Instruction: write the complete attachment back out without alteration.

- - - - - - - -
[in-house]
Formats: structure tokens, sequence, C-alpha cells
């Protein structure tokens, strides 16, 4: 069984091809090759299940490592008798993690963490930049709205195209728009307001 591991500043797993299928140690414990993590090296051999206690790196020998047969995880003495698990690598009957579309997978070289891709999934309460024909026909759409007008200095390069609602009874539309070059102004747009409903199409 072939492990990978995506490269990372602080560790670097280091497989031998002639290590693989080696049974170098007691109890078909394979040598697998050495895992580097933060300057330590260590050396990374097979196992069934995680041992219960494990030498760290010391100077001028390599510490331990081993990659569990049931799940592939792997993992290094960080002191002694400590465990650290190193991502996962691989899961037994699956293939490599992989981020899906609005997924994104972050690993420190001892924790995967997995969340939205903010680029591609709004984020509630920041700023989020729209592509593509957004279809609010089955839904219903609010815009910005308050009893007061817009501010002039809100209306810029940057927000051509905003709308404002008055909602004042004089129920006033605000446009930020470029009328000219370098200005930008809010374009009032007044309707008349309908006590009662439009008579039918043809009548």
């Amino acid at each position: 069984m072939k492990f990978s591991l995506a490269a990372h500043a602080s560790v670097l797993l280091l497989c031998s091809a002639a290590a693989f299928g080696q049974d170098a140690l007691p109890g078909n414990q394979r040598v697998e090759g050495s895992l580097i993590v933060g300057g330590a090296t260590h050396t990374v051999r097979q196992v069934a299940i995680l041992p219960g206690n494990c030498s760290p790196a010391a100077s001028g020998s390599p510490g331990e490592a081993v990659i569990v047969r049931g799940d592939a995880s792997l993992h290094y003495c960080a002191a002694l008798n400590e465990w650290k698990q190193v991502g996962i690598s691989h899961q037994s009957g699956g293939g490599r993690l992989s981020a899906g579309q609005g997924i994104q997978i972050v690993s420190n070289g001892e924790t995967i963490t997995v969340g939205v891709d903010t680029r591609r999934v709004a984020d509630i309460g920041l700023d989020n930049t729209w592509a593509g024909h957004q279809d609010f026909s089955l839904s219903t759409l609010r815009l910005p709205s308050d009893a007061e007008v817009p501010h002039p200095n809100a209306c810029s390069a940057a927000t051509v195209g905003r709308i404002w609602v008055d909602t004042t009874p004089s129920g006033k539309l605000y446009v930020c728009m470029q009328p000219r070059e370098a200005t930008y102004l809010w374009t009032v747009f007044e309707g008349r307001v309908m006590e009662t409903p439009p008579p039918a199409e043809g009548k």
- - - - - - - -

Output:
[in-house]
Formats: structure tokens, sequence, C-alpha cells
């Protein structure tokens, strides 16, 4: 069984091809090759299940490592008798993690963490930049709205195209728009307001 591991500043797993299928140690414990993590090296051999206690790196020998047969995880003495698990690598009957579309997978070289891709999934309460024909026909759409007008200095390069609602009874539309070059102004747009409903199409 072939492990990978995506490269990372602080560790670097280091497989031998002639290590693989080696049974170098007691109890078909394979040598697998050495895992580097933060300057330590260590050396990374097979196992069934995680041992219960494990030498760290010391100077001028390599510490331990081993990659569990049931799940592939792997993992290094960080002191002694400590465990650290190193991502996962691989899961037994699956293939490599992989981020899906609005997924994104972050690993420190001892924790995967997995969340939205903010680029591609709004984020509630920041700023989020729209592509593509957004279809609010089955839904219903609010815009910005308050009893007061817009501010002039809100209306810029940057927000051509905003709308404002008055909602004042004089129920006033605000446009930020470029009328000219370098200005930008809010374009009032007044309707008349309908006590009662439009008579039918043809009548």
């Amino acid at each position: 069984m072939k492990f990978s591991l995506a490269a990372h500043a602080s560790v670097l797993l280091l497989c031998s091809a002639a290590a693989f299928g080696q049974d170098a140690l007691p109890g078909n414990q394979r040598v697998e090759g050495s895992l580097i993590v933060g300057g330590a090296t260590h050396t990374v051999r097979q196992v069934a299940i995680l041992p219960g206690n494990c030498s760290p790196a010391a100077s001028g020998s390599p510490g331990e490592a081993v990659i569990v047969r049931g799940d592939a995880s792997l993992h290094y003495c960080a002191a002694l008798n400590e465990w650290k698990q190193v991502g996962i690598s691989h899961q037994s009957g699956g293939g490599r993690l992989s981020a899906g579309q609005g997924i994104q997978i972050v690993s420190n070289g001892e924790t995967i963490t997995v969340g939205v891709d903010t680029r591609r999934v709004a984020d509630i309460g920041l700023d989020n930049t729209w592509a593509g024909h957004q279809d609010f026909s089955l839904s219903t759409l609010r815009l910005p709205s308050d009893a007061e007008v817009p501010h002039p200095n809100a209306c810029s390069a940057a927000t051509v195209g905003r709308i404002w609602v008055d909602t004042t009874p004089s129920g006033k539309l605000y446009v930020c728009m470029q009328p000219r070059e370098a200005t930008y102004l809010w374009t009032v747009f007044e309707g008349r307001v309908m006590e009662t409903p439009p008579p039918a199409e043809g009548k």